The Solicitors Regulation Authority has attempted to allay fears over the signing-off of work experience completed under the proposed new ‘super-exam’ by confirming that a solicitor who signs off training must have sufficient experience of the candidate’s work.
In an announcement today, the SRA said it had approved the regulations which bring into force the Solicitors Qualifying Examination (SQE) while ’making changes to bolster assurances around qualifying work experience’.
The SRA published a consultation paper on the regulations needed to bring the SQE into effect in May this year.
Before qualifying, the SQE requires trainees to pass a two-part exam and undertake two years of work experience at no more than four separate firms, educational institutions or other organisations.
However, the paper prompted concerns by implying that work-based training could take place in organisations in which no solicitors worked. Further, the paper also suggested that the final sign-off might be completed by a solicitor or compliance officer from any organisation – even if they did not have first-hand experience of a candidate’s competency.
The regulator today said it had tightened rules on who can sign off work experience. These will require:
- A solicitor outside the organisation to have direct experience of the candidate’s work, including undertaking a review of their work. They must also receive feedback from the person supervising the candidate’s work;
- The COLP or solicitor to confirm that no issues arose during the period of work experience that raise a question as to the candidate’s character and suitability to be admitted as a solicitor.
Paul Philip, SRA chief executive, said: ‘We have listened to the feedback from the profession on the importance of qualifying work experience and made changes to how that is supervised. Our new approach to qualifying work experience will give candidates real flexibility, address the current training contract bottleneck and give the profession confidence that new solicitors have benefited from the training that only the workplace can provide.’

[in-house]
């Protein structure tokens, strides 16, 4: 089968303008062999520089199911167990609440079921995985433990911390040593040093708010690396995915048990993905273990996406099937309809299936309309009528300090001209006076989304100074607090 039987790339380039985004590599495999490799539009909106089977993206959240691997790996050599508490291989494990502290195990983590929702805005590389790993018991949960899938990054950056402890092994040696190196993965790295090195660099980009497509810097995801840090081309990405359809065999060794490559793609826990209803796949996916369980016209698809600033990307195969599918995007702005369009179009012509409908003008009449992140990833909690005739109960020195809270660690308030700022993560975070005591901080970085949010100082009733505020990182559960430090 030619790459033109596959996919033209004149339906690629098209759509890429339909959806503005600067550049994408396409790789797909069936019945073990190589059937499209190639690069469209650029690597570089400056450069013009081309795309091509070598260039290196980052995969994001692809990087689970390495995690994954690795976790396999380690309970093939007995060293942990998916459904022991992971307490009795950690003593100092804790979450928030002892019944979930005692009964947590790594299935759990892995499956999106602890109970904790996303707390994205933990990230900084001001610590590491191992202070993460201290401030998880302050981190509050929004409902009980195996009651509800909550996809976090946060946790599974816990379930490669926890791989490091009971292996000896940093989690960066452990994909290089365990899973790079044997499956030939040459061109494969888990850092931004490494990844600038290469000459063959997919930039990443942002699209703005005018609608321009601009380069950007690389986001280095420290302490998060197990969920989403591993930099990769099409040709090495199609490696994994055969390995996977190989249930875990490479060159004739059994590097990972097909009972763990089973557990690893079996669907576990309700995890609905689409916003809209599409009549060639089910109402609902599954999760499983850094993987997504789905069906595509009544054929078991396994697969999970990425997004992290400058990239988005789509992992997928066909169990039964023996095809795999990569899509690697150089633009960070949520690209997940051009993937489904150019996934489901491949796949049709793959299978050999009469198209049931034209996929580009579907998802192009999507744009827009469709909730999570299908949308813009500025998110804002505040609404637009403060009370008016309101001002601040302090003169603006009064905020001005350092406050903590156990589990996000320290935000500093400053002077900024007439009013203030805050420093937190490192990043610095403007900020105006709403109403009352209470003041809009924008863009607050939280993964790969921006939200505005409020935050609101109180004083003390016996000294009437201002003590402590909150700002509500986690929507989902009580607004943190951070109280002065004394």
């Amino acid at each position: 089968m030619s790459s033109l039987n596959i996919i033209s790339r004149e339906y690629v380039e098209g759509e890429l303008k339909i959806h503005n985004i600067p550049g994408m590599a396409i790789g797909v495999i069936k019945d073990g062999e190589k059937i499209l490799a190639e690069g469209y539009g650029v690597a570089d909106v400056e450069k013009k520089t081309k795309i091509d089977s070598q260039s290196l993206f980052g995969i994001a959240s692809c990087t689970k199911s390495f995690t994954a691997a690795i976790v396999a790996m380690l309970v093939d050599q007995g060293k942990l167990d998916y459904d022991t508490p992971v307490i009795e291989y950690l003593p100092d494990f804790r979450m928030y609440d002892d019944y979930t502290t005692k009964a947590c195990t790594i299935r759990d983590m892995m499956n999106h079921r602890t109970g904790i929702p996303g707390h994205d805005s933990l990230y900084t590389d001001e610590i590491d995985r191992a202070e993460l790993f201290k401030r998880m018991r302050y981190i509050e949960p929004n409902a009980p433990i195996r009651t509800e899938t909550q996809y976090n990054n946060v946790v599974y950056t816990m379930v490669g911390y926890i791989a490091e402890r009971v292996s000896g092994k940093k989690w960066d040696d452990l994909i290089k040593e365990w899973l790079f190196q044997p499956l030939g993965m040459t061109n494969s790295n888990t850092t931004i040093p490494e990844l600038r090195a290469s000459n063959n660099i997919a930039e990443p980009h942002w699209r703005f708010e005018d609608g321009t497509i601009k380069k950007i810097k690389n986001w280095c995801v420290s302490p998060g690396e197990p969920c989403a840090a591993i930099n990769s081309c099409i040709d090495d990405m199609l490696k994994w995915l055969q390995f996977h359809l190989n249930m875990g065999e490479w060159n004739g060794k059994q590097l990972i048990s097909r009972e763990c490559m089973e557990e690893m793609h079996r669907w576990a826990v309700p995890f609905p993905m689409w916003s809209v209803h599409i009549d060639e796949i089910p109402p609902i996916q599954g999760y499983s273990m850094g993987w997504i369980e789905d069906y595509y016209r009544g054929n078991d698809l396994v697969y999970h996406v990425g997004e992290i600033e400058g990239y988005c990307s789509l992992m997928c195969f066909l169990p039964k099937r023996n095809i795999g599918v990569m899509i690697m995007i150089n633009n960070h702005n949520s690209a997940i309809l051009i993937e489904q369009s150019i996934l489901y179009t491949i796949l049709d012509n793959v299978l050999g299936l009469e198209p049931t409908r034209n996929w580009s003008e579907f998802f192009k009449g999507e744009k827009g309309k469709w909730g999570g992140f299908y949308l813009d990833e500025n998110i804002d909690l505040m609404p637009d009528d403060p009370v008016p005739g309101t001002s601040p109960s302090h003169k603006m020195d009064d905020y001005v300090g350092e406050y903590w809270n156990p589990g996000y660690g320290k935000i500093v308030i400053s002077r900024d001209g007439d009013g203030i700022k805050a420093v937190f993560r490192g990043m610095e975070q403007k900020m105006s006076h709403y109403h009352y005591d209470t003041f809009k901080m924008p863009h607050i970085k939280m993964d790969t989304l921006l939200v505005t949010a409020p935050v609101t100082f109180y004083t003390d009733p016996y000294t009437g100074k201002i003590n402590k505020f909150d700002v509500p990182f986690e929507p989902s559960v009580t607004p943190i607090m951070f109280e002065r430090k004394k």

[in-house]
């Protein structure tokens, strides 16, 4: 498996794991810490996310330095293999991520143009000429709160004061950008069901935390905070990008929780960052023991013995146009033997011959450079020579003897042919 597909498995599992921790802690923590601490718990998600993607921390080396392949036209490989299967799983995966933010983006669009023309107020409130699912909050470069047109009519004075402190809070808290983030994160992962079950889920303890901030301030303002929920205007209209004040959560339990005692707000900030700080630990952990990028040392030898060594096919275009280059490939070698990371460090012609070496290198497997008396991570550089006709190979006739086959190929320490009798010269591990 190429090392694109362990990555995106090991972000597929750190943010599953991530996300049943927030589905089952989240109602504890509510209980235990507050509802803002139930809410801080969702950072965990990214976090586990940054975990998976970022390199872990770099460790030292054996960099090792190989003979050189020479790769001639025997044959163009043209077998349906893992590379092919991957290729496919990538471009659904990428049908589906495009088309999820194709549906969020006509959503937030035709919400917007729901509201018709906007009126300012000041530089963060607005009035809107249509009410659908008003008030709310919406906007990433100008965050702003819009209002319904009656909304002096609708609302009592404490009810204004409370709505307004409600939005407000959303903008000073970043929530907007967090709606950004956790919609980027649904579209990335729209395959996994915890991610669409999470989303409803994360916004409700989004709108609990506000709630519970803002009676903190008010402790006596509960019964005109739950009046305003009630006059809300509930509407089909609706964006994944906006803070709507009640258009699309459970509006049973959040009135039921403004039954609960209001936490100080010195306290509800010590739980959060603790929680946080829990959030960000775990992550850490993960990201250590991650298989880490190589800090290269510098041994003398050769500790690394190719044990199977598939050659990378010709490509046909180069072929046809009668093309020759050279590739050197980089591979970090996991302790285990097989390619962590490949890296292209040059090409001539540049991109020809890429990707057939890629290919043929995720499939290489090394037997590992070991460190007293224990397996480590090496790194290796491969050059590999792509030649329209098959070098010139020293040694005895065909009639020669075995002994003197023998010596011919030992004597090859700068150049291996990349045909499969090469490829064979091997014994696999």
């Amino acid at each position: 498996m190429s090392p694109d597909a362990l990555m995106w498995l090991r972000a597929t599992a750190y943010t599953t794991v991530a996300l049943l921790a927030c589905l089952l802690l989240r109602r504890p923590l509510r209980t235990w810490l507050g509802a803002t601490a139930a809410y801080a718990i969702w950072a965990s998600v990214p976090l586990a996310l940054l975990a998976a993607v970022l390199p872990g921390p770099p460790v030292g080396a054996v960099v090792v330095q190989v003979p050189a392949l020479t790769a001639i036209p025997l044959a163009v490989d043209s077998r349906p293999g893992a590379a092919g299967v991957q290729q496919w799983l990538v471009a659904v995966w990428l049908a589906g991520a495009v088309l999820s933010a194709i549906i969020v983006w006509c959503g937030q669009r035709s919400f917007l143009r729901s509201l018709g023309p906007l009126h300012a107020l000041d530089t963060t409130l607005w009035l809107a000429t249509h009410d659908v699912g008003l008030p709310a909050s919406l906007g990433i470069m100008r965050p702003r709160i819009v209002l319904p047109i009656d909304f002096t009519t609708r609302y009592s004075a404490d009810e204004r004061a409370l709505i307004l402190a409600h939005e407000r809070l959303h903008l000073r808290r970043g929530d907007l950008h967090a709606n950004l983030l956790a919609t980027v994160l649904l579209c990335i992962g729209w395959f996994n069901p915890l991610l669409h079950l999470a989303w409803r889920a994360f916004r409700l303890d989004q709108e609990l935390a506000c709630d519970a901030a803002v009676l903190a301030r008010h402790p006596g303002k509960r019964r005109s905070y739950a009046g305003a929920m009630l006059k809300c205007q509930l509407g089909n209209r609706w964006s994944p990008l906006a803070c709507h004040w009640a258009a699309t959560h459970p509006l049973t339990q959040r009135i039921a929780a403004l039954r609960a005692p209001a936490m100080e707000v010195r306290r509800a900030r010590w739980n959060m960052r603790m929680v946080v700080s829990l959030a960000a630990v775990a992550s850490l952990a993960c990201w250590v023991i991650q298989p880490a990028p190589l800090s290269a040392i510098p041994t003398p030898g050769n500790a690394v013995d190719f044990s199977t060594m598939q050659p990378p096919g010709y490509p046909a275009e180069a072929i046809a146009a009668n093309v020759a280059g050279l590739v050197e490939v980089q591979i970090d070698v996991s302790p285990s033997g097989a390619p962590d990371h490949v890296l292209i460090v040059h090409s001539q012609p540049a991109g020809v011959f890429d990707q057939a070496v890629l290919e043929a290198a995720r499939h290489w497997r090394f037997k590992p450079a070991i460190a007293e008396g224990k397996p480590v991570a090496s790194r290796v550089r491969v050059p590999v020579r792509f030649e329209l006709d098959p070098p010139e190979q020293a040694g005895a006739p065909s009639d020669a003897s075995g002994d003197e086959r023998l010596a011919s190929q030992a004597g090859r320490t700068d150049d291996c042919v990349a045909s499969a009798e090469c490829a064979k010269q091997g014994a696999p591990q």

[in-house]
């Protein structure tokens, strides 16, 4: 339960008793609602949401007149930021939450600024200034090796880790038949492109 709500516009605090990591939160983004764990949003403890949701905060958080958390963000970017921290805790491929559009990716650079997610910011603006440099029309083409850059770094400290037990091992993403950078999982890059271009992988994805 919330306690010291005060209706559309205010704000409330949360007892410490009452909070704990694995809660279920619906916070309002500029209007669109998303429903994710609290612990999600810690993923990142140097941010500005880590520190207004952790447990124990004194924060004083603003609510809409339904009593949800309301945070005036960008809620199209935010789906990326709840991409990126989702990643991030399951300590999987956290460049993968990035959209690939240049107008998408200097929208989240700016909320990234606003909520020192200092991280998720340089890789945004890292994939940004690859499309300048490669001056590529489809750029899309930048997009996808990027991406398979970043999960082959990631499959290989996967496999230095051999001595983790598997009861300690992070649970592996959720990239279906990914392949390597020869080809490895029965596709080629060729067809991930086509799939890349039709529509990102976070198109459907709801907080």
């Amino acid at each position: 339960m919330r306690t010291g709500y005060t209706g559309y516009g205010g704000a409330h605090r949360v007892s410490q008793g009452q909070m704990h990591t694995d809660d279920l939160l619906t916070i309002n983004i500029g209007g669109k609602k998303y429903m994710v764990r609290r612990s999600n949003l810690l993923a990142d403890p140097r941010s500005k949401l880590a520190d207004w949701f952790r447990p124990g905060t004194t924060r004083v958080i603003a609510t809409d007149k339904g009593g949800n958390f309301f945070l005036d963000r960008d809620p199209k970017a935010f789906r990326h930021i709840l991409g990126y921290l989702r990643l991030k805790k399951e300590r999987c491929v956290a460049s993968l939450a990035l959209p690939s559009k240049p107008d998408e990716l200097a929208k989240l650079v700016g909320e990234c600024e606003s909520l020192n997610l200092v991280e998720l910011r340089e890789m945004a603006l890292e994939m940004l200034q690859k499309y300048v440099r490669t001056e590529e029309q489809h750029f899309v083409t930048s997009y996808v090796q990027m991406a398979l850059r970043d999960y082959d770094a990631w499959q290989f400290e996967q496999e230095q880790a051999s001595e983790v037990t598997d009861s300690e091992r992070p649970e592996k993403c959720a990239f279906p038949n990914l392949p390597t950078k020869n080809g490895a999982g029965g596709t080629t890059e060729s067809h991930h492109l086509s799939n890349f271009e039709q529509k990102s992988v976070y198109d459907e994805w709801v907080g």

The SRA said it received 47 responses to the consultation and that opinion was ‘divided’.
The regulations also confirm the SRA’s approach to foreign-qualified lawyers who want to apply to practise as solicitors in England and Wales. All qualified lawyers will need to take the SQE unless they can establish that their qualification and experience are equivalent in content and standard to the SQE.
The SRA will now ask the Legal Services Board to approve the regulations. If approved, an assessment provider will be contracted in spring 2018.
However, the regulator remains coy on the cost of taking the exam and how rigorous the assessment will be. ’Sample assessments and a proposed price for taking the SQE will be published well in advance of implementation’, the SRA said.
Responding to the news The Law Society said it welcomed the fact that the SRA had listened to concerns in relation to sign off.
However, Society President Joe Egan noted that the draft regulation added ’little to anyone’s knowledge of the new regime’ and that it would be premature to adopt the new regulations before further clarity is given.
He added: ’It is essential the work undertaken by trainee solicitors is rigorous enough to prepare them for a career in law but, despite our recommendations, the SRA has said work experience should only provide the candidate with the opportunity to develop some or all of the skills required.’